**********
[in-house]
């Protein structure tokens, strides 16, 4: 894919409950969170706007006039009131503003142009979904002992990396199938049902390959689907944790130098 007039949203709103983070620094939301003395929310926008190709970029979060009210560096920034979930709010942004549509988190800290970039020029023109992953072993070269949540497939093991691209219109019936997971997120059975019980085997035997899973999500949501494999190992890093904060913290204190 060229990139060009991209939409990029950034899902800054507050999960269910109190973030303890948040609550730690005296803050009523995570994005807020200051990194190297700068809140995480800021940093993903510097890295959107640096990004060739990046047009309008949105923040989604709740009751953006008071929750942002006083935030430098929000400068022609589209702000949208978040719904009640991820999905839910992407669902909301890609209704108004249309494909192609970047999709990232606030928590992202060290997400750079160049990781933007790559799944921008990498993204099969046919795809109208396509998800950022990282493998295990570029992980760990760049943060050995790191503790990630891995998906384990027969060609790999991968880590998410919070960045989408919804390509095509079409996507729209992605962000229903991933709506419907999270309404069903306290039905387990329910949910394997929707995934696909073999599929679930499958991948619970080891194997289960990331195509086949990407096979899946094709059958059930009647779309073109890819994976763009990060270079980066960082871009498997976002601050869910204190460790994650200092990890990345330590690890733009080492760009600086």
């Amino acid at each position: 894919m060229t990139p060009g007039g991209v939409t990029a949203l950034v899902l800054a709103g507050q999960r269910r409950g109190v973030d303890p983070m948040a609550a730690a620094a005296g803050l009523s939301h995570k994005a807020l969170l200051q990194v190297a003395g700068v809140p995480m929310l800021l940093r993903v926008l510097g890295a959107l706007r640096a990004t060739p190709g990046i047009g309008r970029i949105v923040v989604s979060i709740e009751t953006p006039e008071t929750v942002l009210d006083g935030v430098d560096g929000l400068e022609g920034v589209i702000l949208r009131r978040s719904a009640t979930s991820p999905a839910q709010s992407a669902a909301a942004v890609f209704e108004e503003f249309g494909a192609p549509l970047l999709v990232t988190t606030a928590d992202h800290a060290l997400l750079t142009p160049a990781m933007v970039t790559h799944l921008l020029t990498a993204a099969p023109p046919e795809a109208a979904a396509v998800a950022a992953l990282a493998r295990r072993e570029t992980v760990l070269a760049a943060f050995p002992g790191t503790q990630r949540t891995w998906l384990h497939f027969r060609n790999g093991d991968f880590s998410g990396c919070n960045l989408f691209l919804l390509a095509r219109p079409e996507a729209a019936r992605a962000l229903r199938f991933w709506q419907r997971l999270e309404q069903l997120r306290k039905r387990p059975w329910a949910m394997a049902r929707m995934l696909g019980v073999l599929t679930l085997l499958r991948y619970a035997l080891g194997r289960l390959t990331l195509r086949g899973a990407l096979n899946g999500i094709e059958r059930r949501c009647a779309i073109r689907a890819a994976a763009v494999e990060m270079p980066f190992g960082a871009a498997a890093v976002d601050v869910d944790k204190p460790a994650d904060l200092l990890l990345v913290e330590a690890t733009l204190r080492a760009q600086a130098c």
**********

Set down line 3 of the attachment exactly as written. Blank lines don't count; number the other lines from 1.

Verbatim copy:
């Amino acid at each position: 894919m060229t990139p060009g007039g991209v939409t990029a949203l950034v899902l800054a709103g507050q999960r269910r409950g109190v973030d303890p983070m948040a609550a730690a620094a005296g803050l009523s939301h995570k994005a807020l969170l200051q990194v190297a003395g700068v809140p995480m929310l800021l940093r993903v926008l510097g890295a959107l706007r640096a990004t060739p190709g990046i047009g309008r970029i949105v923040v989604s979060i709740e009751t953006p006039e008071t929750v942002l009210d006083g935030v430098d560096g929000l400068e022609g920034v589209i702000l949208r009131r978040s719904a009640t979930s991820p999905a839910q709010s992407a669902a909301a942004v890609f209704e108004e503003f249309g494909a192609p549509l970047l999709v990232t988190t606030a928590d992202h800290a060290l997400l750079t142009p160049a990781m933007v970039t790559h799944l921008l020029t990498a993204a099969p023109p046919e795809a109208a979904a396509v998800a950022a992953l990282a493998r295990r072993e570029t992980v760990l070269a760049a943060f050995p002992g790191t503790q990630r949540t891995w998906l384990h497939f027969r060609n790999g093991d991968f880590s998410g990396c919070n960045l989408f691209l919804l390509a095509r219109p079409e996507a729209a019936r992605a962000l229903r199938f991933w709506q419907r997971l999270e309404q069903l997120r306290k039905r387990p059975w329910a949910m394997a049902r929707m995934l696909g019980v073999l599929t679930l085997l499958r991948y619970a035997l080891g194997r289960l390959t990331l195509r086949g899973a990407l096979n899946g999500i094709e059958r059930r949501c009647a779309i073109r689907a890819a994976a763009v494999e990060m270079p980066f190992g960082a871009a498997a890093v976002d601050v869910d944790k204190p460790a994650d904060l200092l990890l990345v913290e330590a690890t733009l204190r080492a760009q600086a130098c």